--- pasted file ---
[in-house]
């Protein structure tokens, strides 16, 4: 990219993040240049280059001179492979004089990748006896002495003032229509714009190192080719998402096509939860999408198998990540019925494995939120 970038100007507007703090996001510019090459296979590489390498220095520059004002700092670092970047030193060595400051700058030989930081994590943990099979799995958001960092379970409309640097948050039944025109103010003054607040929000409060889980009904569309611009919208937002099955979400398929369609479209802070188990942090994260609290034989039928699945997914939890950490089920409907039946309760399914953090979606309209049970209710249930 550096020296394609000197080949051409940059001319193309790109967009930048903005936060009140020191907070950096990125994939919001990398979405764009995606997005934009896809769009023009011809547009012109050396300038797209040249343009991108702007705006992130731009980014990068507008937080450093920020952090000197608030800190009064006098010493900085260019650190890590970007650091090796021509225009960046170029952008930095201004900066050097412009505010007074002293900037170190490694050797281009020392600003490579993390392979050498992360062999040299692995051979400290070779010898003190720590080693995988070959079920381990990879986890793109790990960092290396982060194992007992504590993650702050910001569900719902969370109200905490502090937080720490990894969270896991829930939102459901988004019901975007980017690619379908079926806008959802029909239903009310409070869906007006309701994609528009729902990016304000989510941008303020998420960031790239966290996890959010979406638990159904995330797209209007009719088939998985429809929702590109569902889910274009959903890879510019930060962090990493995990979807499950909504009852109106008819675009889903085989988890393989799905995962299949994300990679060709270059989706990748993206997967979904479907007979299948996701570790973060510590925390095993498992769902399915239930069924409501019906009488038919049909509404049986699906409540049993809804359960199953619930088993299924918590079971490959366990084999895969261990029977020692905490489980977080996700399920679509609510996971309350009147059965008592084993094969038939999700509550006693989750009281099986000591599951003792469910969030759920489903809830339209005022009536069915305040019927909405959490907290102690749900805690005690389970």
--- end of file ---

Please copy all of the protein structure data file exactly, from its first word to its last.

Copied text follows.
[in-house]
């Protein structure tokens, strides 16, 4: 990219993040240049280059001179492979004089990748006896002495003032229509714009190192080719998402096509939860999408198998990540019925494995939120 970038100007507007703090996001510019090459296979590489390498220095520059004002700092670092970047030193060595400051700058030989930081994590943990099979799995958001960092379970409309640097948050039944025109103010003054607040929000409060889980009904569309611009919208937002099955979400398929369609479209802070188990942090994260609290034989039928699945997914939890950490089920409907039946309760399914953090979606309209049970209710249930 550096020296394609000197080949051409940059001319193309790109967009930048903005936060009140020191907070950096990125994939919001990398979405764009995606997005934009896809769009023009011809547009012109050396300038797209040249343009991108702007705006992130731009980014990068507008937080450093920020952090000197608030800190009064006098010493900085260019650190890590970007650091090796021509225009960046170029952008930095201004900066050097412009505010007074002293900037170190490694050797281009020392600003490579993390392979050498992360062999040299692995051979400290070779010898003190720590080693995988070959079920381990990879986890793109790990960092290396982060194992007992504590993650702050910001569900719902969370109200905490502090937080720490990894969270896991829930939102459901988004019901975007980017690619379908079926806008959802029909239903009310409070869906007006309701994609528009729902990016304000989510941008303020998420960031790239966290996890959010979406638990159904995330797209209007009719088939998985429809929702590109569902889910274009959903890879510019930060962090990493995990979807499950909504009852109106008819675009889903085989988890393989799905995962299949994300990679060709270059989706990748993206997967979904479907007979299948996701570790973060510590925390095993498992769902399915239930069924409501019906009488038919049909509404049986699906409540049993809804359960199953619930088993299924918590079971490959366990084999895969261990029977020692905490489980977080996700399920679509609510996971309350009147059965008592084993094969038939999700509550006693989750009281099986000591599951003792469910969030759920489903809830339209005022009536069915305040019927909405959490907290102690749900805690005690389970």